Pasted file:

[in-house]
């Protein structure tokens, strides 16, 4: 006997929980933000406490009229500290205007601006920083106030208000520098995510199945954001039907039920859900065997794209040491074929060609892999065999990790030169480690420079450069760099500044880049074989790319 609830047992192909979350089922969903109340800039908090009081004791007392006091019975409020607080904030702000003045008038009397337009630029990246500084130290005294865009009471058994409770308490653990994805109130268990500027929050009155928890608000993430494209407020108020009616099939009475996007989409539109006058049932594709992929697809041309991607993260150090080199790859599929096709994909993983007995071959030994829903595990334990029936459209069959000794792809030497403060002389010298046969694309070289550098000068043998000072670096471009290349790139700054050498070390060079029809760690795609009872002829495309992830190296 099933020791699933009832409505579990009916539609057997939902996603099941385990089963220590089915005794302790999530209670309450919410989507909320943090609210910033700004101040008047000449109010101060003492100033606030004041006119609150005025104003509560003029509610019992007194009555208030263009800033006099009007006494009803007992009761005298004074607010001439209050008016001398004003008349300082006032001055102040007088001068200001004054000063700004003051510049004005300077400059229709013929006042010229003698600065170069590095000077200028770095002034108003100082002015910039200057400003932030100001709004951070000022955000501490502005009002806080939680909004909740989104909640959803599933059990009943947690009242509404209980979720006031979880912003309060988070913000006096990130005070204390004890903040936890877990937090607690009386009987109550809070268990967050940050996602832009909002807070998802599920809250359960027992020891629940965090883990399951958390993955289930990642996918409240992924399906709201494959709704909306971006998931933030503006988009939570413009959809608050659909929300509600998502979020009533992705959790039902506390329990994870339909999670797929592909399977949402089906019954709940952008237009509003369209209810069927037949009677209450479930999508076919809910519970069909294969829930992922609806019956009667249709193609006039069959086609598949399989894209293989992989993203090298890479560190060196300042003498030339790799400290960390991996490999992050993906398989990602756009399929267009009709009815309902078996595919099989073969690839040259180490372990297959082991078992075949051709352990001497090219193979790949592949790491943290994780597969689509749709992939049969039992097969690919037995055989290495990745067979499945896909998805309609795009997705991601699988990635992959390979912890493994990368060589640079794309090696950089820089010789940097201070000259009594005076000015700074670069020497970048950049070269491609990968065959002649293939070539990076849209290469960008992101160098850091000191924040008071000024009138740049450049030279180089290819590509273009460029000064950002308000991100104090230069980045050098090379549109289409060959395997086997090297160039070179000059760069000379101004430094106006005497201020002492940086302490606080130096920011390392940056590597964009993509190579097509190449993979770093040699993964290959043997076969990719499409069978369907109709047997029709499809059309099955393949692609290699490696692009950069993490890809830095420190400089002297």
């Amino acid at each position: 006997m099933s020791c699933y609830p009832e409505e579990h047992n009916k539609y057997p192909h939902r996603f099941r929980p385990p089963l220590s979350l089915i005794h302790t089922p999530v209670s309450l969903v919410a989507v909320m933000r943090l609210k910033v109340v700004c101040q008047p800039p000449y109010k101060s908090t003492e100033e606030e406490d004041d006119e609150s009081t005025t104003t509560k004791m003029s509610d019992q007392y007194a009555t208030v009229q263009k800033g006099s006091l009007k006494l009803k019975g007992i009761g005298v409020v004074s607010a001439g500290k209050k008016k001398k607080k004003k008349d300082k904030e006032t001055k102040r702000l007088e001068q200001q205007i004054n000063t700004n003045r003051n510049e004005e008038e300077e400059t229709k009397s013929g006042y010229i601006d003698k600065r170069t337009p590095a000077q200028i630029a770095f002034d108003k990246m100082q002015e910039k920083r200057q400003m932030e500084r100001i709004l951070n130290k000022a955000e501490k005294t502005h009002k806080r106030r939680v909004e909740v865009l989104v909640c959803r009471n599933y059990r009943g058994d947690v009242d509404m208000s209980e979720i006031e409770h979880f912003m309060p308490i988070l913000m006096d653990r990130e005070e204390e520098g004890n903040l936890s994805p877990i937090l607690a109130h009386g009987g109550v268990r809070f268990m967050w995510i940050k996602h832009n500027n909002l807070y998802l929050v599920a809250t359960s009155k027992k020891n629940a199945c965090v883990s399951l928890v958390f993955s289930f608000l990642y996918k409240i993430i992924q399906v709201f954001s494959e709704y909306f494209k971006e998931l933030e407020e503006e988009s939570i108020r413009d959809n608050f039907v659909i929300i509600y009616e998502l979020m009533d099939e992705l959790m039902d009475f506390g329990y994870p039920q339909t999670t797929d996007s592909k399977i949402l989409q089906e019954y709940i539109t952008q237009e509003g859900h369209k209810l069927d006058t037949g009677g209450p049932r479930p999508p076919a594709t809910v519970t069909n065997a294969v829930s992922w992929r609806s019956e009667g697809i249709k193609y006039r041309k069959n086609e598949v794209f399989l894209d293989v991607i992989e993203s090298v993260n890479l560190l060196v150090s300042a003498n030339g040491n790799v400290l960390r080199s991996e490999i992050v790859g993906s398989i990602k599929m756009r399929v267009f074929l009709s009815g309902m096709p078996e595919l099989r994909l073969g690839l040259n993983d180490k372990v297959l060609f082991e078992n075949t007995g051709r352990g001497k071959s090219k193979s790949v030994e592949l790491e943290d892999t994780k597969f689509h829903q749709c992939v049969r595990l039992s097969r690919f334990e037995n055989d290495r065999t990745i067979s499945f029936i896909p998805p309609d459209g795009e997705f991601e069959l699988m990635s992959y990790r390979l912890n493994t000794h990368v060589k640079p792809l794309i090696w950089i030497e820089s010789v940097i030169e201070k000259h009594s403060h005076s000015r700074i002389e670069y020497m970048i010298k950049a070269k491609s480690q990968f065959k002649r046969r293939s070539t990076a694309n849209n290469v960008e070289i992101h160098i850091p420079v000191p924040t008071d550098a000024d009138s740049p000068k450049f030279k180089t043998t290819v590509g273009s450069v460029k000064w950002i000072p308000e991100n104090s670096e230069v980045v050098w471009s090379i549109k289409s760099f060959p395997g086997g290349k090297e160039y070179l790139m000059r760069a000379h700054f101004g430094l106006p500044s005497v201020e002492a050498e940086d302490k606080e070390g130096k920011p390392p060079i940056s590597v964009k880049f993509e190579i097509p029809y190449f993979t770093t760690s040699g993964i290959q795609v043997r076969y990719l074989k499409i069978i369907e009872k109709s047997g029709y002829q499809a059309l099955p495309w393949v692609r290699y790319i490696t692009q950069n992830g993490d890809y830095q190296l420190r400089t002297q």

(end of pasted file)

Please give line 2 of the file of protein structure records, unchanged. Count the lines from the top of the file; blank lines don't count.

């Protein structure tokens, strides 16, 4: 006997929980933000406490009229500290205007601006920083106030208000520098995510199945954001039907039920859900065997794209040491074929060609892999065999990790030169480690420079450069760099500044880049074989790319 609830047992192909979350089922969903109340800039908090009081004791007392006091019975409020607080904030702000003045008038009397337009630029990246500084130290005294865009009471058994409770308490653990994805109130268990500027929050009155928890608000993430494209407020108020009616099939009475996007989409539109006058049932594709992929697809041309991607993260150090080199790859599929096709994909993983007995071959030994829903595990334990029936459209069959000794792809030497403060002389010298046969694309070289550098000068043998000072670096471009290349790139700054050498070390060079029809760690795609009872002829495309992830190296 099933020791699933009832409505579990009916539609057997939902996603099941385990089963220590089915005794302790999530209670309450919410989507909320943090609210910033700004101040008047000449109010101060003492100033606030004041006119609150005025104003509560003029509610019992007194009555208030263009800033006099009007006494009803007992009761005298004074607010001439209050008016001398004003008349300082006032001055102040007088001068200001004054000063700004003051510049004005300077400059229709013929006042010229003698600065170069590095000077200028770095002034108003100082002015910039200057400003932030100001709004951070000022955000501490502005009002806080939680909004909740989104909640959803599933059990009943947690009242509404209980979720006031979880912003309060988070913000006096990130005070204390004890903040936890877990937090607690009386009987109550809070268990967050940050996602832009909002807070998802599920809250359960027992020891629940965090883990399951958390993955289930990642996918409240992924399906709201494959709704909306971006998931933030503006988009939570413009959809608050659909929300509600998502979020009533992705959790039902506390329990994870339909999670797929592909399977949402089906019954709940952008237009509003369209209810069927037949009677209450479930999508076919809910519970069909294969829930992922609806019956009667249709193609006039069959086609598949399989894209293989992989993203090298890479560190060196300042003498030339790799400290960390991996490999992050993906398989990602756009399929267009009709009815309902078996595919099989073969690839040259180490372990297959082991078992075949051709352990001497090219193979790949592949790491943290994780597969689509749709992939049969039992097969690919037995055989290495990745067979499945896909998805309609795009997705991601699988990635992959390979912890493994990368060589640079794309090696950089820089010789940097201070000259009594005076000015700074670069020497970048950049070269491609990968065959002649293939070539990076849209290469960008992101160098850091000191924040008071000024009138740049450049030279180089290819590509273009460029000064950002308000991100104090230069980045050098090379549109289409060959395997086997090297160039070179000059760069000379101004430094106006005497201020002492940086302490606080130096920011390392940056590597964009993509190579097509190449993979770093040699993964290959043997076969990719499409069978369907109709047997029709499809059309099955393949692609290699490696692009950069993490890809830095420190400089002297």